Watching that body—not a ligament, let alone a strand of hair, out of place—it’s hard not to think of the soft, ragged young woman who was content to hump a stage in a wedding dress back in 1984. I looked for that younger woman at Madison Square Garden. It was she, after all, who made this older woman—this freak of pop culture—possible. But if it was easy to recall younger iterations of the performer, it was tough to actually spot them onstage on Wednesday night. And I think that’s how she wants it right now.
Madonna played almost all of her new album and only a handful of her classic songs; she seemed to be stamping her feet to convey that she is no nostalgia act. But in drawing such a severe line between her older and her younger selves, in successfully insisting that she’s no fogy, she actually made me feel like more of one.
The War on Terrorble Diseases
Jon Stewart was a Fifth Estate star last night when he took on the President’s morally absolute stance on the sanctity of human life. When it comes to frozen embryos…
TONY SNOW (videotape): What the president has said is that he doesn’t want human life destroyed.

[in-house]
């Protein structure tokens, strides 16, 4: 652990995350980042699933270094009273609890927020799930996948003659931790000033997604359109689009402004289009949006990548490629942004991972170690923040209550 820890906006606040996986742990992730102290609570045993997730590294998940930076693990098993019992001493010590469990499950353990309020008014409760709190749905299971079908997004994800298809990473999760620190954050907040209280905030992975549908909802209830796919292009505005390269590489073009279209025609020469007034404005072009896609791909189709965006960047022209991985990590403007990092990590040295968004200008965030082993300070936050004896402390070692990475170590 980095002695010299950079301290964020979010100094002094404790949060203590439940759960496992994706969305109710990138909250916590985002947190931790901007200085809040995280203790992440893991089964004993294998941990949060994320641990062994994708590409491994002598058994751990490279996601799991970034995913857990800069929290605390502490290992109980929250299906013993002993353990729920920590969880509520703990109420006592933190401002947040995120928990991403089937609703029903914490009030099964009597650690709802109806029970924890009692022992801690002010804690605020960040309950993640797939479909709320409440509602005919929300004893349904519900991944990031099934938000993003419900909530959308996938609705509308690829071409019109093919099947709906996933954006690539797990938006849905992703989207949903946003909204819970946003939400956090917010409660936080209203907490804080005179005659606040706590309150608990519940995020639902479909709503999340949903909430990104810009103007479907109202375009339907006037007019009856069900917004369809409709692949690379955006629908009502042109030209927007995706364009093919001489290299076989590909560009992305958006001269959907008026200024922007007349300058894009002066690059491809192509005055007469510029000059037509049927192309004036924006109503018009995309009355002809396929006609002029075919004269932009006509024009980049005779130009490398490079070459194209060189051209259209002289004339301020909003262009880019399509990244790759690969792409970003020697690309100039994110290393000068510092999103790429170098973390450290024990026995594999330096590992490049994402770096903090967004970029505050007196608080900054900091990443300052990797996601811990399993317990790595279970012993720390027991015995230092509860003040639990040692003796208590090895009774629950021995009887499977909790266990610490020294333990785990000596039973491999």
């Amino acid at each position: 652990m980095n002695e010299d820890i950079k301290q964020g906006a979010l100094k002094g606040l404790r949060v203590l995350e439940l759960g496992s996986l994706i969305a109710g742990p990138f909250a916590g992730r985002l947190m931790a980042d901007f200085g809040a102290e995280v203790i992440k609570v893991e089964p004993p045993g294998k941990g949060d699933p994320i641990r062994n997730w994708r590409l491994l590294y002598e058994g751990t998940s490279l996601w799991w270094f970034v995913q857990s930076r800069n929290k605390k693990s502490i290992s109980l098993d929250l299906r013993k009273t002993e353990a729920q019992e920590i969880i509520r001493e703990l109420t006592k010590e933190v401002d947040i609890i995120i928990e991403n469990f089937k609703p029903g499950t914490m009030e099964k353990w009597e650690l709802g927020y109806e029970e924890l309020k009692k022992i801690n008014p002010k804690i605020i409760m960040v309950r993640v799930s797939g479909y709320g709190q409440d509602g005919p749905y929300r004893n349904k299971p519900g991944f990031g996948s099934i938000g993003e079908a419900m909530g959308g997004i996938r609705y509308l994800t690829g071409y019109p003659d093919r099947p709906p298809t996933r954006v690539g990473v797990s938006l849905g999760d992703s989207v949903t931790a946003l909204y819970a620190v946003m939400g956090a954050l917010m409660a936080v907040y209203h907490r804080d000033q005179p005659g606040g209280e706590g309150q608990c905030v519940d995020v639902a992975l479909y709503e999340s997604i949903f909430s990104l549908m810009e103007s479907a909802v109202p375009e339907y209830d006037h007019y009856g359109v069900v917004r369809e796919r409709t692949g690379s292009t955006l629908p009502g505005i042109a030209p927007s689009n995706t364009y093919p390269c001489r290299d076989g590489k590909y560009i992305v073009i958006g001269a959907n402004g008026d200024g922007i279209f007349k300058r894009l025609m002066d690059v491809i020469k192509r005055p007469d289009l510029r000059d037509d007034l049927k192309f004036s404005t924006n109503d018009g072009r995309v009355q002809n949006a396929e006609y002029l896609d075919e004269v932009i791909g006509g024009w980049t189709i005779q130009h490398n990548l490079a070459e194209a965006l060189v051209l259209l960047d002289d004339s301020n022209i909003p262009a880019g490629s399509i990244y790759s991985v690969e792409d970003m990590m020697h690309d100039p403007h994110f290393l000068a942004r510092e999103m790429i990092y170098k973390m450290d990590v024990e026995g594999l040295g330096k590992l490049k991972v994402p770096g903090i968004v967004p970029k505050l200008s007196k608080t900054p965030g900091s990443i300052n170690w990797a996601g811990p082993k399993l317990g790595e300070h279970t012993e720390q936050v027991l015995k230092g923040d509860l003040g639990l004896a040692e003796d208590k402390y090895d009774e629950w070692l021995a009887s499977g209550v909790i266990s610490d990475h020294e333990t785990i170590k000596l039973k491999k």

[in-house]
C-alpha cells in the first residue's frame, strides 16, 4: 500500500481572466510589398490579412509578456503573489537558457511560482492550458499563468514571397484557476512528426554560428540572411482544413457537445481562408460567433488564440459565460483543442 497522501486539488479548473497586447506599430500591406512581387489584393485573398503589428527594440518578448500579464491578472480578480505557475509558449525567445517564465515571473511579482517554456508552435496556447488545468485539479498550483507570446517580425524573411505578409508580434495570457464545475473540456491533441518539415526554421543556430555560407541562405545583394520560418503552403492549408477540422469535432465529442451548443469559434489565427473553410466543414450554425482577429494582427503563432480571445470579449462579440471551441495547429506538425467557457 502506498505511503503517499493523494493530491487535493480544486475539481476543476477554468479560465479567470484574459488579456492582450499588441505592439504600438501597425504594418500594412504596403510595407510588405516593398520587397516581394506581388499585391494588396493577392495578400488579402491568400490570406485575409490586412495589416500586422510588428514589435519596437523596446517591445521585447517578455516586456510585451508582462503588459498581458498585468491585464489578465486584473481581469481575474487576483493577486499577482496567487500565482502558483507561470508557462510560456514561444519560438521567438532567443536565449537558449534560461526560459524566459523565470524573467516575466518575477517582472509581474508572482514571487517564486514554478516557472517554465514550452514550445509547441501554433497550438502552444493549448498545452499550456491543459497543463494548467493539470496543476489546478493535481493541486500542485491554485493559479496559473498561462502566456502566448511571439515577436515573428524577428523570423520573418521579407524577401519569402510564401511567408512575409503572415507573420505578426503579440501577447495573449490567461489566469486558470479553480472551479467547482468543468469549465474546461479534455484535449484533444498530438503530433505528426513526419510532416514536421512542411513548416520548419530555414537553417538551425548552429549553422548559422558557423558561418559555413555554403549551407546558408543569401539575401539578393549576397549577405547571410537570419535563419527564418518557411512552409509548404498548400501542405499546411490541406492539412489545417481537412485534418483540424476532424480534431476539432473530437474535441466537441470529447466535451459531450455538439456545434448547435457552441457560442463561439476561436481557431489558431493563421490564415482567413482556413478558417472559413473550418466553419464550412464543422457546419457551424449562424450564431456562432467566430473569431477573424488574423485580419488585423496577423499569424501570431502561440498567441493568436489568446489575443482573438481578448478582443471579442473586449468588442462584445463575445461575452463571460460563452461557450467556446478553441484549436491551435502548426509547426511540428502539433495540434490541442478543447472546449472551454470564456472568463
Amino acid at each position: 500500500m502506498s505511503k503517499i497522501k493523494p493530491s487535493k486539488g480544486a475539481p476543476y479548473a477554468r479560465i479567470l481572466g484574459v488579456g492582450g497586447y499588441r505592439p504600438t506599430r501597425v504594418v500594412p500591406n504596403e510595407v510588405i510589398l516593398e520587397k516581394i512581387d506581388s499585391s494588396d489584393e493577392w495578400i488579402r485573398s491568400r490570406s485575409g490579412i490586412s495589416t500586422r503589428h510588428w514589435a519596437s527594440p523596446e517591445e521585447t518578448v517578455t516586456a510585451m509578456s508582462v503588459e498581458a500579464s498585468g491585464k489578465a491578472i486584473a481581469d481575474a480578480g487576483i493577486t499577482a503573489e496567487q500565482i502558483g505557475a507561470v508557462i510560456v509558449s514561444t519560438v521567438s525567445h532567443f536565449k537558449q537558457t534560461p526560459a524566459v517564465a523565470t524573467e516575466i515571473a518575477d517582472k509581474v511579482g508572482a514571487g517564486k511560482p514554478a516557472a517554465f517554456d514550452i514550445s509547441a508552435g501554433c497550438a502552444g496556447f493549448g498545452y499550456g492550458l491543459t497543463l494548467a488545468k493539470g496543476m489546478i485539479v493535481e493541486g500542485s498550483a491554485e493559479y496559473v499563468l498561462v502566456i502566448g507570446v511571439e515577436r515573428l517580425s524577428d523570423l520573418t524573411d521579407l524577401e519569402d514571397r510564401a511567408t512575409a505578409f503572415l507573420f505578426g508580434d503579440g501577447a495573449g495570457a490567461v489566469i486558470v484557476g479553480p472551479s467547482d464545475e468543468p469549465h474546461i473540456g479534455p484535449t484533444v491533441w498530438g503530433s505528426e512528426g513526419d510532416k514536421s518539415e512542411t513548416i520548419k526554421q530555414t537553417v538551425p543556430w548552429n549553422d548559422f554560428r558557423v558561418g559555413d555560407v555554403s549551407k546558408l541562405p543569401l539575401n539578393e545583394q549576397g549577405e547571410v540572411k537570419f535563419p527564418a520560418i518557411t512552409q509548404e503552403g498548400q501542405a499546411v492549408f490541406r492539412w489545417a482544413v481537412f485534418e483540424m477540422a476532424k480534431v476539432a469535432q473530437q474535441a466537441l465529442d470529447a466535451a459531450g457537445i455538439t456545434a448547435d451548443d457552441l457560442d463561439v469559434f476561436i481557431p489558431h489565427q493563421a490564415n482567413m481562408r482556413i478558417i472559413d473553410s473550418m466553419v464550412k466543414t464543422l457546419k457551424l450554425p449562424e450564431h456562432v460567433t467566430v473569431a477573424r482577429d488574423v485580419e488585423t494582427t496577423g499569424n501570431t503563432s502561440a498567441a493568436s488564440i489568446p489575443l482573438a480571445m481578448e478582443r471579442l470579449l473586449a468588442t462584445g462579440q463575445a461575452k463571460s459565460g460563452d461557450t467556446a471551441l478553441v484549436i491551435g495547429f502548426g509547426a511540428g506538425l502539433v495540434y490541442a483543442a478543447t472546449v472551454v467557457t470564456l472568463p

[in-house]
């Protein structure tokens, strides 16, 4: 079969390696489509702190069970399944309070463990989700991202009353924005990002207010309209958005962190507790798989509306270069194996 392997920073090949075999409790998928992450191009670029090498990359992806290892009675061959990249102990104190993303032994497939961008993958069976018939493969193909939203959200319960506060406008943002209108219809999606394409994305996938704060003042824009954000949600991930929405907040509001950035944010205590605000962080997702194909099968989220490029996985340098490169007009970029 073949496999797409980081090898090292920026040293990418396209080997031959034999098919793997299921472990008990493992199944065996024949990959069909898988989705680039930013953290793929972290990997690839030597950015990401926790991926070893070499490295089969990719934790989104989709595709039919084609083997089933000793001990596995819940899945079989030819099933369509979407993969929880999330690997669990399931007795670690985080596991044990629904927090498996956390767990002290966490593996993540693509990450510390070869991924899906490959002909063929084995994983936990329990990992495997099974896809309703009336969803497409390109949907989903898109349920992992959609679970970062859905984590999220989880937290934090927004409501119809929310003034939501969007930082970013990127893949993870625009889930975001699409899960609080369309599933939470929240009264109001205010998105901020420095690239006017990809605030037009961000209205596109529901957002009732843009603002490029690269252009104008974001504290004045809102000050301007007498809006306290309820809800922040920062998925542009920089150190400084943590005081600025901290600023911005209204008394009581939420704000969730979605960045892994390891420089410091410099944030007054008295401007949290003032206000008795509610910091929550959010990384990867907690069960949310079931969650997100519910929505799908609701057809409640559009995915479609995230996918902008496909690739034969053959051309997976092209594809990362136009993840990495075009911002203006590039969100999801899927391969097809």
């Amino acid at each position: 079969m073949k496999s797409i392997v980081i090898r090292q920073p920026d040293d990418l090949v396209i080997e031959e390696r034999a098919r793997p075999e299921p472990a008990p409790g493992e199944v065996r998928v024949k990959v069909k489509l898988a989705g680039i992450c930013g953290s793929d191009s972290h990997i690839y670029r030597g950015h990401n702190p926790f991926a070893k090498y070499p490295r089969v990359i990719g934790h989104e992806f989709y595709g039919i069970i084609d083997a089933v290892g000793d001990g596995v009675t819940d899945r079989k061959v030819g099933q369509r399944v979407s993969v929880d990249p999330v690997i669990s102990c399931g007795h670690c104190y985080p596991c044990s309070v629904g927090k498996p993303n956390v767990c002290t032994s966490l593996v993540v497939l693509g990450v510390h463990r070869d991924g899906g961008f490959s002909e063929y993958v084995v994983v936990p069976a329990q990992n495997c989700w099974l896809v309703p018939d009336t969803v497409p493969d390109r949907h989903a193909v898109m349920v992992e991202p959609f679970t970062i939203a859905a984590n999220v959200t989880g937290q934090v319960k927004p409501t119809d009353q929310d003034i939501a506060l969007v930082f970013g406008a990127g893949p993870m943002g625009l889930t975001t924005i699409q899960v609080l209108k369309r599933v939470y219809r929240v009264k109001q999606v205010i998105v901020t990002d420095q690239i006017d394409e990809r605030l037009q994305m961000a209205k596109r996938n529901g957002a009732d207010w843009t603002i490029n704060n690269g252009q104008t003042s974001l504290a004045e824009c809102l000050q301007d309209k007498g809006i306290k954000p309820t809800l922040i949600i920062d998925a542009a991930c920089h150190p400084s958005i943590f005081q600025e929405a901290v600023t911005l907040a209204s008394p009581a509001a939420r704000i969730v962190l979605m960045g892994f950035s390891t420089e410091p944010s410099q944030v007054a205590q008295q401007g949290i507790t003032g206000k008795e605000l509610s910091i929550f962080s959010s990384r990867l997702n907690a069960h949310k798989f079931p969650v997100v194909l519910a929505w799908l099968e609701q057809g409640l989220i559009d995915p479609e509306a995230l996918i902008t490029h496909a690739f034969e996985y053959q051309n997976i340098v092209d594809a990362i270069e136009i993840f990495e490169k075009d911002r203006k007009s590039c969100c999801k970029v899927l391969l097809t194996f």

STEWART, quoting the President: Every… being… counts… Every… person… matters…
PRESIDENT BUSH (videotape): How many Iraqi citizens have died in this war? I would say 30,000, more or less.
STEWART: Each one precious, each one sacred-ish. As it turns out there seems to be a bit of a loophole in the culture of life promotion thing. When spreading democracy moral absolutes get a little wiggle room… It’s not murder it’s a lamentable side-effect. The upset stomach and diarrhea of freedom if you will.
He suggests advocates of stem-cell research switch tactics, “Stop calling it stem-cell research. You my friends are now on the frontlines of the war on terrorble diseases.”
RELATED: Julian Bond was great on The Colbert Report that followed. Of the president’s NAACP speech, he liked that the president showed up ("he’s been scheduling conflicts") and the first sentence.